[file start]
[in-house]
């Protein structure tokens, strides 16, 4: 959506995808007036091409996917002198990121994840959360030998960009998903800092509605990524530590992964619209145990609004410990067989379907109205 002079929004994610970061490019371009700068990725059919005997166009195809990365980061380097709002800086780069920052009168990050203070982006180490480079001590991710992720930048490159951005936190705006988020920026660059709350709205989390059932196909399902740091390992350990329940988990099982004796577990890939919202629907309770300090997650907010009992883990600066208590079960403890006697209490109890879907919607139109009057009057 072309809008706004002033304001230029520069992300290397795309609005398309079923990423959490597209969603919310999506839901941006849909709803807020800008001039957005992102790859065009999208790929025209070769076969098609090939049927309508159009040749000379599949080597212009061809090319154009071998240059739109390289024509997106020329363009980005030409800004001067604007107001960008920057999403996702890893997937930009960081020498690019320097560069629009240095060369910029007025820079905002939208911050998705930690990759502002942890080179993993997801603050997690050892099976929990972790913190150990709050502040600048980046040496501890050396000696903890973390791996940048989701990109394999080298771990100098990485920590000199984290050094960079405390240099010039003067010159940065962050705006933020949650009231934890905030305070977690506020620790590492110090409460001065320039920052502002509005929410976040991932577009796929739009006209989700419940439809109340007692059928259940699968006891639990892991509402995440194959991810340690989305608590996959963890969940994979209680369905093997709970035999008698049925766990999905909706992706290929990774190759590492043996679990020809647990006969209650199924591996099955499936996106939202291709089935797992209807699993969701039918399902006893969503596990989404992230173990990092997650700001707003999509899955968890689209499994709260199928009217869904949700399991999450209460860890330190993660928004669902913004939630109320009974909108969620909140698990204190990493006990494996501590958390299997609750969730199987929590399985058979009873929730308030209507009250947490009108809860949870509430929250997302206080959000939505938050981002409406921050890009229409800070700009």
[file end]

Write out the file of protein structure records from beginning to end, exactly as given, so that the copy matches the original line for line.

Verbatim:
[in-house]
């Protein structure tokens, strides 16, 4: 959506995808007036091409996917002198990121994840959360030998960009998903800092509605990524530590992964619209145990609004410990067989379907109205 002079929004994610970061490019371009700068990725059919005997166009195809990365980061380097709002800086780069920052009168990050203070982006180490480079001590991710992720930048490159951005936190705006988020920026660059709350709205989390059932196909399902740091390992350990329940988990099982004796577990890939919202629907309770300090997650907010009992883990600066208590079960403890006697209490109890879907919607139109009057009057 072309809008706004002033304001230029520069992300290397795309609005398309079923990423959490597209969603919310999506839901941006849909709803807020800008001039957005992102790859065009999208790929025209070769076969098609090939049927309508159009040749000379599949080597212009061809090319154009071998240059739109390289024509997106020329363009980005030409800004001067604007107001960008920057999403996702890893997937930009960081020498690019320097560069629009240095060369910029007025820079905002939208911050998705930690990759502002942890080179993993997801603050997690050892099976929990972790913190150990709050502040600048980046040496501890050396000696903890973390791996940048989701990109394999080298771990100098990485920590000199984290050094960079405390240099010039003067010159940065962050705006933020949650009231934890905030305070977690506020620790590492110090409460001065320039920052502002509005929410976040991932577009796929739009006209989700419940439809109340007692059928259940699968006891639990892991509402995440194959991810340690989305608590996959963890969940994979209680369905093997709970035999008698049925766990999905909706992706290929990774190759590492043996679990020809647990006969209650199924591996099955499936996106939202291709089935797992209807699993969701039918399902006893969503596990989404992230173990990092997650700001707003999509899955968890689209499994709260199928009217869904949700399991999450209460860890330190993660928004669902913004939630109320009974909108969620909140698990204190990493006990494996501590958390299997609750969730199987929590399985058979009873929730308030209507009250947490009108809860949870509430929250997302206080959000939505938050981002409406921050890009229409800070700009």